How will sustainable manufacturing be achieved in 2030?
In October, Selfridges announced it was creating a sustainable fashion edit made up of 3,000 items from 100 brands. Its aim is to help consumers make eco-choices, helped by the extension of its ‘Buying Better’ labelling scheme, which highlights the environmental impact of purchases. The campaign is supported by research that says 75% of consumers think retailers aren’t doing enough to educate them on making sustainable choices.
In the world of groceries, Sainsbury’s has announced it will halve its plastic use by 2025. But in order to achieve its goal it has said it will need consumers to change their behaviour, and it will need the support of suppliers.
It’s clear then that CEO activism to meet the consumer eco-conscience is growing, yet it would seem both need the help of the other to make a significant lasting change. As these two examples show, sustainable retail and manufacturing isn’t easy – Selfridges can’t claim its full range to be eco, and Sainsbury’s highlights that success can only come from supply-chain collaboration.
Devising sustainable strategies isn’t easy. And while there are things we can do immediately to help people make different decisions, we also need to do something very radical to make a lasting, positive impact.
There are therefore macro indicators we need to look at to help us develop long-term strategies. So, what are they?
Protectionism and entitlement
Aside from eco-concerns, there are two other significant driving forces. Firstly, like it or loathe it, protectionism is becoming more prevalent and will shape how and where things are produced. Secondly, the notion of consumer entitlement, particularly among the Gen Z and Millennial generations, is strengthening; I should get products made just for me and have a say in how and where they are made. This combines into a powerful set of values and demands companies must meet.
We are therefore heading into a world where people will expect manufacturers to be more ethical and less wasteful. We won’t make something in the hope someone will buy it. We will only make something if someone wants it. Operational models will therefore have to change.
This is where technology can help. Virtual Reality (VR) could really come into its own in the next few years. With clever applications of the technology, consumers will be able to experience a product well before any resource is committed to its manufacturer.
This supports another consumer trend that’s growing fast - the notion of hyper personalisation. We’ll expect to buy products with our exacting requirements in mind, not a product made for thousands of people who are similar to us.
It will start with things you put in or on your body, for instance, cosmetics, clothing, food and pharmaceuticals.
For example, we’ll see more brands offer to make jeans to a person’s precise measurements, if they commit to the brand for five years. It ensures a customer base and is a vehicle for reducing waste.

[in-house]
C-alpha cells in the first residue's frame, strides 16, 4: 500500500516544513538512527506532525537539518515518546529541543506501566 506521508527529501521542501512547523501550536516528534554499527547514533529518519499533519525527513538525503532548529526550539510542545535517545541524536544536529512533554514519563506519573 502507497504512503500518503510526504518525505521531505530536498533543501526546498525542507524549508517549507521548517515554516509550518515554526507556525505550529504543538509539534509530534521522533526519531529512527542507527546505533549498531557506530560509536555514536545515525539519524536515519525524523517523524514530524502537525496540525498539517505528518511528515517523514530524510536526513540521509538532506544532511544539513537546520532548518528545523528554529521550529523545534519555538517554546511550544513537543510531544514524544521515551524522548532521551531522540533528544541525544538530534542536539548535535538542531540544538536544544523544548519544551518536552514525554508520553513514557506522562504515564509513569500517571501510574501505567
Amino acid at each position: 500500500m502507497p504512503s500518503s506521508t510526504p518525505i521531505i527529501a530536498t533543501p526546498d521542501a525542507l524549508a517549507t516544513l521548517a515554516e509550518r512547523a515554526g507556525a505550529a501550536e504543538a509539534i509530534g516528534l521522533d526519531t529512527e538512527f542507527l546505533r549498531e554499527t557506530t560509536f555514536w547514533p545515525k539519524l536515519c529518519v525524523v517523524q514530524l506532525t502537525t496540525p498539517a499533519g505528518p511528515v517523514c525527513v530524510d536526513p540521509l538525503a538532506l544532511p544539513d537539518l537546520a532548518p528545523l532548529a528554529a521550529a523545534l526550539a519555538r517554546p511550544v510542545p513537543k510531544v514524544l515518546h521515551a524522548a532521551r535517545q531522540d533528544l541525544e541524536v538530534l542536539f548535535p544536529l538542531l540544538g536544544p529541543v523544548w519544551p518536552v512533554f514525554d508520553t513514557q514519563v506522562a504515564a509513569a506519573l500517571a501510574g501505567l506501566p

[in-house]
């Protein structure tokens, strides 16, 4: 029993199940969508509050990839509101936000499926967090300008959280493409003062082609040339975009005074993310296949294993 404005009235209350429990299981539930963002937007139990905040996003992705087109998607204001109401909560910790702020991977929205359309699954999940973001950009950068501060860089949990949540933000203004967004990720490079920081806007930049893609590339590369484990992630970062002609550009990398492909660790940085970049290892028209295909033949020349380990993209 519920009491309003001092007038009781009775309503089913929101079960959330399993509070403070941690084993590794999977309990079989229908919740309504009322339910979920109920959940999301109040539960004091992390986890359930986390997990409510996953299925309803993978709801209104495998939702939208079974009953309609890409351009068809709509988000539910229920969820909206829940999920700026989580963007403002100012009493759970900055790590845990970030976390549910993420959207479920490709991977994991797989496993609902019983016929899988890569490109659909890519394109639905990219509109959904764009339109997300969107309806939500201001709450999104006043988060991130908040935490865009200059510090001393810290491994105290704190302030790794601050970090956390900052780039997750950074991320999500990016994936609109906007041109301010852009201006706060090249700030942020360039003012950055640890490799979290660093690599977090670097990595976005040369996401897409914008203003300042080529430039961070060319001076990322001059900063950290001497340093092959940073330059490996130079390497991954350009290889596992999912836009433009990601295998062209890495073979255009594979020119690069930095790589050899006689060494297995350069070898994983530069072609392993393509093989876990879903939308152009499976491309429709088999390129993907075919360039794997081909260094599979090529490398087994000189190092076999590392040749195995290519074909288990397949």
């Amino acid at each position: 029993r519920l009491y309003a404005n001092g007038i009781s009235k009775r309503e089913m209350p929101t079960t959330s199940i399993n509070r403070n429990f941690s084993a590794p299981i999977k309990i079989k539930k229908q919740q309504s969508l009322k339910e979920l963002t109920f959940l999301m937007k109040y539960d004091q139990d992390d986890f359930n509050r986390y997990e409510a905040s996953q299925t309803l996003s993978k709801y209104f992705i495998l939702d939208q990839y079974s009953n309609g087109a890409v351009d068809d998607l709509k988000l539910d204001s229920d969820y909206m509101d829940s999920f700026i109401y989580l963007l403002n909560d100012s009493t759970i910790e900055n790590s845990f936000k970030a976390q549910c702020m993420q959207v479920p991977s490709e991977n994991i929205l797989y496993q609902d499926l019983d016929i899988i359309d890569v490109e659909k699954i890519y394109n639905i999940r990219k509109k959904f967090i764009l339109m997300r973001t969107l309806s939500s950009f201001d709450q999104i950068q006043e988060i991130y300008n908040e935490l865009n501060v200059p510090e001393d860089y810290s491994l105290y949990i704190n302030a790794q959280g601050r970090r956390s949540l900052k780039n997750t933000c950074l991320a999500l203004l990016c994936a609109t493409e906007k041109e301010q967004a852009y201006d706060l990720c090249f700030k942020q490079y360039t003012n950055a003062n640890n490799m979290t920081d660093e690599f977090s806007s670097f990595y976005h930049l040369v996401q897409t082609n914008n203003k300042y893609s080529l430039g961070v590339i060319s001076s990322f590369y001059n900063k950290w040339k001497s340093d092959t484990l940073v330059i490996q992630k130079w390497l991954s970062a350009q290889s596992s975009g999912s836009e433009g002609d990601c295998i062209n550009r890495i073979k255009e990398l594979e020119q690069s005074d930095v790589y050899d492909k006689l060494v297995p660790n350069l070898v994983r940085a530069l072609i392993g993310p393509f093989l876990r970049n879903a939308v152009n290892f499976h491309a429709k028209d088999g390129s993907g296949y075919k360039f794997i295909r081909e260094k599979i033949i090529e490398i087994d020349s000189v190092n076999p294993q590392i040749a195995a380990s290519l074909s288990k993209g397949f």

It’s also a great way for smaller ambitious brands to break into a market and take the risk out of manufacturing items. It gives their fans something exclusive, and ultimately results in loyalty to the brand.
To a certain extent, we already see this approach with some breweries that make small batches of beer that they then test in the pub they’ve constructed on site, and then go on to make larger quantities when they know there is the demand. We’re also seeing a more local model emerge in this industry, where the small batch brew is made at the back of the pub, so it gets to the tap in quick time.
That brings me to buying local. Knowing where my product came from and the provenance of source parts/ingredients will become critical to consumers in the future. As a result, we’ll see companies source parts closer to home. This will become more prevalent as import and export becomes more complex and costly due to taxation, and as protectionism strengthens.
This is where technology can help again. For example, we’ll be using 3D printers to create the pieces we would otherwise import. It will also help brands innovate and test new ideas before committing major investment in the procurement of parts.
But there’s no denying that a model of local sourcing is going to be costly in Britain. While we might be able to use 3D printing to produce the parts at low cost, we won’t be able to guarantee the same low-cost skills or affordable property.
It’s this overhead that will spur on a new generation of co-operative working between brands. We’re likely to see the creation of central manufacturing hubs that are co-owned and shared by large and small brands that want to meet ethical, sustainable demand without the heavy outlay.
This drive to save money and meet sustainable goals will also force through SMART technology in warehouses. Automation of the production line, headsets to communicate with someone anywhere in the warehouse, IoT sensors to record productivity, software to manage inventory tightly, and business intelligence tools that provide insight into what’s happening every second of the day, will all become prevalent.
Without them, business owners won’t be able to satisfy customer demand, work with suppliers to make improvements or anticipate changing trends. Having the right information to hand will help the board take the right strategic decisions and set the right policies, and in turn improve efficiency and brand value.
Winning the eco brand war
The imperatives of protecting our planet are juxtaposed with capitalism and consumerism. It’s clear that the balance is shifting and the brands that read the consumer signs well, and shape their brand values around solving new eco and personalised wants, will win.